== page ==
‘Free’ health care comes with significant costs, and policymakers in Florida have opportunities to make those costs apparent to voters.
If the plan, which would hike federal spending $100-120 billion over the next decade, overcomes a ‘furious’ internal debate, it may face an even tougher reception outside the White House.
A new poll’s findings upset the narrative that Americans so highly support government leave that Republicans should get into the game so Democrats don’t net all the political points from it.
Giving people government health subsidies increases their voting registration, turnout, and likelihood of voting Democrat, says a New York Times article about three recent studies plus midterm results.
When those paid to be well-informed are uninformed, small wonder mischaracterizations of conservative ideas pervade public discourse.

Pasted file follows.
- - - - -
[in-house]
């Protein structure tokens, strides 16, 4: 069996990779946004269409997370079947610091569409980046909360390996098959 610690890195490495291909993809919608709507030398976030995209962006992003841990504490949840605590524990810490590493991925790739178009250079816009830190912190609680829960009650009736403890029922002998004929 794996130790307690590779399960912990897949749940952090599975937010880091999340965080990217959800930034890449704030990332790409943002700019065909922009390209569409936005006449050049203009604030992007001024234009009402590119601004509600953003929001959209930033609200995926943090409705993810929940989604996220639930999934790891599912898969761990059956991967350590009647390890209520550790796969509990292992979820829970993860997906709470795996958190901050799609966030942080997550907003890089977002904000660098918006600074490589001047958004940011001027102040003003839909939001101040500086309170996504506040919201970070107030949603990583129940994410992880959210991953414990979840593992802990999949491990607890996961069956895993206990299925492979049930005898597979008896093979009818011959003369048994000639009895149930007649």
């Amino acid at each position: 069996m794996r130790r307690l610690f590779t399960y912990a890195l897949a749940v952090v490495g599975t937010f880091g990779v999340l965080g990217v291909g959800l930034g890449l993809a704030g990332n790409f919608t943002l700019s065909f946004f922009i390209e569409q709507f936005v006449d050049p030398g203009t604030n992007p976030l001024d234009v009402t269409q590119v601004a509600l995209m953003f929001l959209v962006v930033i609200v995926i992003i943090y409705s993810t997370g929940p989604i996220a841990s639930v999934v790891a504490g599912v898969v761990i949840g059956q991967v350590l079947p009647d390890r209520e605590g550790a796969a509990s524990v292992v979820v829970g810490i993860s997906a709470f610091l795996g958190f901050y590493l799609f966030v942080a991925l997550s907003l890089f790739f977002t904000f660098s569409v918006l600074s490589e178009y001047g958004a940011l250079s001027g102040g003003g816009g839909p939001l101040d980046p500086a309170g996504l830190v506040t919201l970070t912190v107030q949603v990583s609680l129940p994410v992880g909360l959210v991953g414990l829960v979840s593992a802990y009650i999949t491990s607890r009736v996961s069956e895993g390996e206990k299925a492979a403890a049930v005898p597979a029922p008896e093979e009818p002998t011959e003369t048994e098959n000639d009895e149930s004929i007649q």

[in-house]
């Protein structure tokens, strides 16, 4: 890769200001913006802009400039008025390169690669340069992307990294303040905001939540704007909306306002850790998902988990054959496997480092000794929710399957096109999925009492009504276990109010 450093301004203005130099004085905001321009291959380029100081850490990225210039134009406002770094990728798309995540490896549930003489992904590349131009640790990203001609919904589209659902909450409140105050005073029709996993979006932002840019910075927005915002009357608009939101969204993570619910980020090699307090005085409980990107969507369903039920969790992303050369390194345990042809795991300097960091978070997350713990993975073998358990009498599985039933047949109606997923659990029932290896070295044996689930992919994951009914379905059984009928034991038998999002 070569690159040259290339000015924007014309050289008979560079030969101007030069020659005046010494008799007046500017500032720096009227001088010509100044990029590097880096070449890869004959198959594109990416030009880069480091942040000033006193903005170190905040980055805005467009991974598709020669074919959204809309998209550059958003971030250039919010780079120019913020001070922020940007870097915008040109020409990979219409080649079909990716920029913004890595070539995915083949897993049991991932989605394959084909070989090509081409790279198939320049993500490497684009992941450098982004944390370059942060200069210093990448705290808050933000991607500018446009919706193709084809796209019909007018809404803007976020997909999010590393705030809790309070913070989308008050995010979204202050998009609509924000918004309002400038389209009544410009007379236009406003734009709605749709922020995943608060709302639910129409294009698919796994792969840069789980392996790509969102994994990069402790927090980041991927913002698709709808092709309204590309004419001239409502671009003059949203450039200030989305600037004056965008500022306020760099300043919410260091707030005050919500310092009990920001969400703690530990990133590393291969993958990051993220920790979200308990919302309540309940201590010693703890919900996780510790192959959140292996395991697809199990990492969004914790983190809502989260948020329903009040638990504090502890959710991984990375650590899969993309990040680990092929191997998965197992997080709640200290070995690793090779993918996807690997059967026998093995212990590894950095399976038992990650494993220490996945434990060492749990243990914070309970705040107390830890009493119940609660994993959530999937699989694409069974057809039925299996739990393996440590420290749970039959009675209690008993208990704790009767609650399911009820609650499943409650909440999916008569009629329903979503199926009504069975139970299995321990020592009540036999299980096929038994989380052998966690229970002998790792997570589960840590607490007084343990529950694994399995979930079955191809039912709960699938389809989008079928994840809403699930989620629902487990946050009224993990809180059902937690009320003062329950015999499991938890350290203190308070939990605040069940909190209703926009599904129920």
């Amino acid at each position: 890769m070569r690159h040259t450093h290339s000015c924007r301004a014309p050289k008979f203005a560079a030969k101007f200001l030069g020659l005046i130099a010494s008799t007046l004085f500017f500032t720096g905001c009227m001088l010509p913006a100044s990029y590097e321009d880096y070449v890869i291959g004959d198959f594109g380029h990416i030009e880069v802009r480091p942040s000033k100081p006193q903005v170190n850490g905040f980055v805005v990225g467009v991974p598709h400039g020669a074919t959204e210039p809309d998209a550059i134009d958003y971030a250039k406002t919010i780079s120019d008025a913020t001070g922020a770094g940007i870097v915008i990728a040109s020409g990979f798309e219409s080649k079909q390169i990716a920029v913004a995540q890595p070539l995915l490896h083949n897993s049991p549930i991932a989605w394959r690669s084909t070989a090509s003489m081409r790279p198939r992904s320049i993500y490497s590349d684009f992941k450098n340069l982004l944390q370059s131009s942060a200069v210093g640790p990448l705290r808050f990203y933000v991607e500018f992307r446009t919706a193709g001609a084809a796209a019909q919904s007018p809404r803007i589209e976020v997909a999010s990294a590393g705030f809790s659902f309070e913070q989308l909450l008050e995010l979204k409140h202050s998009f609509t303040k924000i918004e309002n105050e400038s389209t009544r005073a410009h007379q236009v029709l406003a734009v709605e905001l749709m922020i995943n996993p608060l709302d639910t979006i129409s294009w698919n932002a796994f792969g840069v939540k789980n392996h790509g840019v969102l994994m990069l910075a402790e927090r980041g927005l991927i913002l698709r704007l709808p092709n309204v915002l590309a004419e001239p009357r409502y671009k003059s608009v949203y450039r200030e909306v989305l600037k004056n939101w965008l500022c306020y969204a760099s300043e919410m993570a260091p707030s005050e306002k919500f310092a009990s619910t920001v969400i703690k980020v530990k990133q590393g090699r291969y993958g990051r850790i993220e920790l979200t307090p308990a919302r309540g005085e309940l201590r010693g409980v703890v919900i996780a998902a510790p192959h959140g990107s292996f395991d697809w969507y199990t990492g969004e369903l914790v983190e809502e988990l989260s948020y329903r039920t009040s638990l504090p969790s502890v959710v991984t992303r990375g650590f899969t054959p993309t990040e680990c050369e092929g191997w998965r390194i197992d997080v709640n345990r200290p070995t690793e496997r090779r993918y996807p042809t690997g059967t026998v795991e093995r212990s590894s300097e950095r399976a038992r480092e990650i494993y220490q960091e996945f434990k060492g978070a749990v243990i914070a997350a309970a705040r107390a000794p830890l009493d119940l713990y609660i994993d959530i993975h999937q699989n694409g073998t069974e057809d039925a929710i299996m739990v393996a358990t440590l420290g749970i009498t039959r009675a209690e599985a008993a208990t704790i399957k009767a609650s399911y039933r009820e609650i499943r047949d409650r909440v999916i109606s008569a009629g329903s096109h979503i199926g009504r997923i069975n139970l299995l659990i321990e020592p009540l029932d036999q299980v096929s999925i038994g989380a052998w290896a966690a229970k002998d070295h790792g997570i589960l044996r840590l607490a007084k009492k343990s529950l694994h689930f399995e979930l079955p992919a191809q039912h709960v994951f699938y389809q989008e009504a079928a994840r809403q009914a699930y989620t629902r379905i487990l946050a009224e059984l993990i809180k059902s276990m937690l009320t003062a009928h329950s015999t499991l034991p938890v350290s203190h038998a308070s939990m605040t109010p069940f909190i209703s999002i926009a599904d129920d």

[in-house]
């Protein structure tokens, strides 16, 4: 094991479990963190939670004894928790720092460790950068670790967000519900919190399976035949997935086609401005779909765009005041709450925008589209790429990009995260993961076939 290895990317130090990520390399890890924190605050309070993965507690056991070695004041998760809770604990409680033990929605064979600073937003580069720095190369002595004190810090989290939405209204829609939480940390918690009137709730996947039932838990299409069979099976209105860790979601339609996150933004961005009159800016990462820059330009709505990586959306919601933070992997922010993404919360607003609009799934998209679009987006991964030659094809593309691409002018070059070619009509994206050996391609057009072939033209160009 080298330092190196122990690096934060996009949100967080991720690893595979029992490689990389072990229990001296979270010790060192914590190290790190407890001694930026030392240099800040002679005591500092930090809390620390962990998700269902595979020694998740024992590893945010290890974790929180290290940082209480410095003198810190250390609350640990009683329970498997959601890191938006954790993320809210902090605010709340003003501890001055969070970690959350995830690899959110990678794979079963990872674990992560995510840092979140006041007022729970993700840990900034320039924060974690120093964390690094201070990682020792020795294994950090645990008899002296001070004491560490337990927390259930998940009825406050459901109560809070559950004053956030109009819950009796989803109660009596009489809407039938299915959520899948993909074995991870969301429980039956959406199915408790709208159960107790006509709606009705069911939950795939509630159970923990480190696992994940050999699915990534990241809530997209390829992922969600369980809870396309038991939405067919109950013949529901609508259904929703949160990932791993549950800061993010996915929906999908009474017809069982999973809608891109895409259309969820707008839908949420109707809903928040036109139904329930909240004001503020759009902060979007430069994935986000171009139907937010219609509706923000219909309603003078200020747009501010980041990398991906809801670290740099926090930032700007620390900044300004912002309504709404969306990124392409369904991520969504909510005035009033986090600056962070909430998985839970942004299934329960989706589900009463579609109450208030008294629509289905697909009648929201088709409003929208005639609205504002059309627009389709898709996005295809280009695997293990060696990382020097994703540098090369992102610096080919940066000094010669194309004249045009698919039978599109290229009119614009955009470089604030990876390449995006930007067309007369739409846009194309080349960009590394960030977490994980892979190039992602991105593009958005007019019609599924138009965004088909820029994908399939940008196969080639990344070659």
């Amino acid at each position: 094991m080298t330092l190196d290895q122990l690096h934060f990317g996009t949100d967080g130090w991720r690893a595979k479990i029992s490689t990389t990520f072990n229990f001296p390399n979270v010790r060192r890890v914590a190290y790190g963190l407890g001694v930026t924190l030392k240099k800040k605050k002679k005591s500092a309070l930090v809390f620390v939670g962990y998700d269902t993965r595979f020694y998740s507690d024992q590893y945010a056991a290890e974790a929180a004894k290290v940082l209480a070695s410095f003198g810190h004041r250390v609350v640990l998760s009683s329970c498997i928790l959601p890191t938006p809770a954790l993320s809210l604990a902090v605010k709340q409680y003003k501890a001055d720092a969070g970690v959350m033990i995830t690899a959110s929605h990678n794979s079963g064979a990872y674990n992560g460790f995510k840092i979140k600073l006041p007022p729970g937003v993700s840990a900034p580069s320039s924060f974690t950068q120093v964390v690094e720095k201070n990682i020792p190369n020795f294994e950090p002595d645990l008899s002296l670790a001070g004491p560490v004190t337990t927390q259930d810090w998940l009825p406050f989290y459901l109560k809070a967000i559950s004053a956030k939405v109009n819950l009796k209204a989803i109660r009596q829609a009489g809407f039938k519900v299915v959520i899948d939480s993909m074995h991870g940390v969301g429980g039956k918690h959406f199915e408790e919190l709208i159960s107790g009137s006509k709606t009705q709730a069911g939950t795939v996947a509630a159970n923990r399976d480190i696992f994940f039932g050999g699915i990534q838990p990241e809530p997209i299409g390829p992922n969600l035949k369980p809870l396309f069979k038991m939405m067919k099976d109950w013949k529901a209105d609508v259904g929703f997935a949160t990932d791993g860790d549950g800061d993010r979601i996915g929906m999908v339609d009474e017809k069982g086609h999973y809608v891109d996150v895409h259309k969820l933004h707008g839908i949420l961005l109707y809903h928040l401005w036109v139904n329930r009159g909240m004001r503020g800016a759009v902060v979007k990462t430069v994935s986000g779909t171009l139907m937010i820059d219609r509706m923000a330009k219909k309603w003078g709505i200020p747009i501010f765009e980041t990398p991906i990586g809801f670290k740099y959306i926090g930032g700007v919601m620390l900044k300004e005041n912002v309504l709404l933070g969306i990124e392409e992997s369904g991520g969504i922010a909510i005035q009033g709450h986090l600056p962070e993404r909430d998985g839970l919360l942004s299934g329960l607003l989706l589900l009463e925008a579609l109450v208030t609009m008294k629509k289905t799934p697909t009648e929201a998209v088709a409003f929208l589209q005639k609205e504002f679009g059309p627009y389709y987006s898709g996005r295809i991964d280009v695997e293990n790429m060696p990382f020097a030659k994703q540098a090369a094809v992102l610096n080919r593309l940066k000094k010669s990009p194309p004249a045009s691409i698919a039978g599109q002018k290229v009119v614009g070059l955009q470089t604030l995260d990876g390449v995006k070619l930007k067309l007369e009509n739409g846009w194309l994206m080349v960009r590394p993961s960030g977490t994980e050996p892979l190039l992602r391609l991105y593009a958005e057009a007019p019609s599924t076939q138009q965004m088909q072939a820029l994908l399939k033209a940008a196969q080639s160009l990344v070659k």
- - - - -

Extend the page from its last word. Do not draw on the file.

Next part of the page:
Gubernatorial candidate Andrew Gillum supports Bernie Sanders’ health plan. That bill would end Medicare for seniors, which will fly like an anvil in senior-dominated Florida.
Instead of increasing the reach of Obamacare’s Medicaid expansion, which prioritizes able-bodied adults over individuals with disabilities, states need to see the tough choices ahead.
With the federal debt at $21 trillion and rising, if Congress will not act on this package, when will it discover fiscal discipline?
The two immense challenges we citizens will eventually be forced to face are the staggering explosion of federal debt and the accompanying increased dependency upon government.
By throwing money at the problem of rising drug costs, Republican leaders’ ‘solution’ may end up raising them even faster.
Of course, Mitch McConnell and Chuck Schumer want to ram the deal through Congress by Thursday evening—because we have to pass the bill to find out what’s in it.
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